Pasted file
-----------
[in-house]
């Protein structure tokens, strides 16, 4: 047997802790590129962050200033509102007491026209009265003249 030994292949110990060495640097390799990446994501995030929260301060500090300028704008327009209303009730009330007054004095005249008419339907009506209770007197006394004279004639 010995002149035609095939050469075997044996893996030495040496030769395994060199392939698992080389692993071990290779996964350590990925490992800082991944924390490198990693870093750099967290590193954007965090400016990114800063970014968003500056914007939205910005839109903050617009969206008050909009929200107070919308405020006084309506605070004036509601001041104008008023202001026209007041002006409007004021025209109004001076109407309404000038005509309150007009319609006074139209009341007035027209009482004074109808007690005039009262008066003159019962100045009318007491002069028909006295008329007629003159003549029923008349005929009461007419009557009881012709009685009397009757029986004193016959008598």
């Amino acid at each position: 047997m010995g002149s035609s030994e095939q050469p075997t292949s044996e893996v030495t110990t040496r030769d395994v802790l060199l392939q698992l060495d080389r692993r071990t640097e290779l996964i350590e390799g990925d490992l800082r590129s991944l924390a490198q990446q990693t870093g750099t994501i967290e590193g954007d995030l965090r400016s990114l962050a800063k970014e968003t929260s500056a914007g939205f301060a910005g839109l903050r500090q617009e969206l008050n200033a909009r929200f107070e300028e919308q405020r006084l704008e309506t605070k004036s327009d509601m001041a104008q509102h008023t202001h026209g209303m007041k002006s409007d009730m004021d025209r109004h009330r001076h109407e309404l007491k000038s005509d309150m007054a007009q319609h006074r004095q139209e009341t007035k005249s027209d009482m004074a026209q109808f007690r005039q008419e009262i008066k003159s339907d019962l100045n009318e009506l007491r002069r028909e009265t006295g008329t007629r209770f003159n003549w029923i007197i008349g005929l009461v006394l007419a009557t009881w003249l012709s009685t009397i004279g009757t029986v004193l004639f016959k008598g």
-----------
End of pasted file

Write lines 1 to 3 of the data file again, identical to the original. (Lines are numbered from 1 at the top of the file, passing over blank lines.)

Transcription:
[in-house]
């Protein structure tokens, strides 16, 4: 047997802790590129962050200033509102007491026209009265003249 030994292949110990060495640097390799990446994501995030929260301060500090300028704008327009209303009730009330007054004095005249008419339907009506209770007197006394004279004639 010995002149035609095939050469075997044996893996030495040496030769395994060199392939698992080389692993071990290779996964350590990925490992800082991944924390490198990693870093750099967290590193954007965090400016990114800063970014968003500056914007939205910005839109903050617009969206008050909009929200107070919308405020006084309506605070004036509601001041104008008023202001026209007041002006409007004021025209109004001076109407309404000038005509309150007009319609006074139209009341007035027209009482004074109808007690005039009262008066003159019962100045009318007491002069028909006295008329007629003159003549029923008349005929009461007419009557009881012709009685009397009757029986004193016959008598």
């Amino acid at each position: 047997m010995g002149s035609s030994e095939q050469p075997t292949s044996e893996v030495t110990t040496r030769d395994v802790l060199l392939q698992l060495d080389r692993r071990t640097e290779l996964i350590e390799g990925d490992l800082r590129s991944l924390a490198q990446q990693t870093g750099t994501i967290e590193g954007d995030l965090r400016s990114l962050a800063k970014e968003t929260s500056a914007g939205f301060a910005g839109l903050r500090q617009e969206l008050n200033a909009r929200f107070e300028e919308q405020r006084l704008e309506t605070k004036s327009d509601m001041a104008q509102h008023t202001h026209g209303m007041k002006s409007d009730m004021d025209r109004h009330r001076h109407e309404l007491k000038s005509d309150m007054a007009q319609h006074r004095q139209e009341t007035k005249s027209d009482m004074a026209q109808f007690r005039q008419e009262i008066k003159s339907d019962l100045n009318e009506l007491r002069r028909e009265t006295g008329t007629r209770f003159n003549w029923i007197i008349g005929l009461v006394l007419a009557t009881w003249l012709s009685t009397i004279g009757t029986v004193l004639f016959k008598g």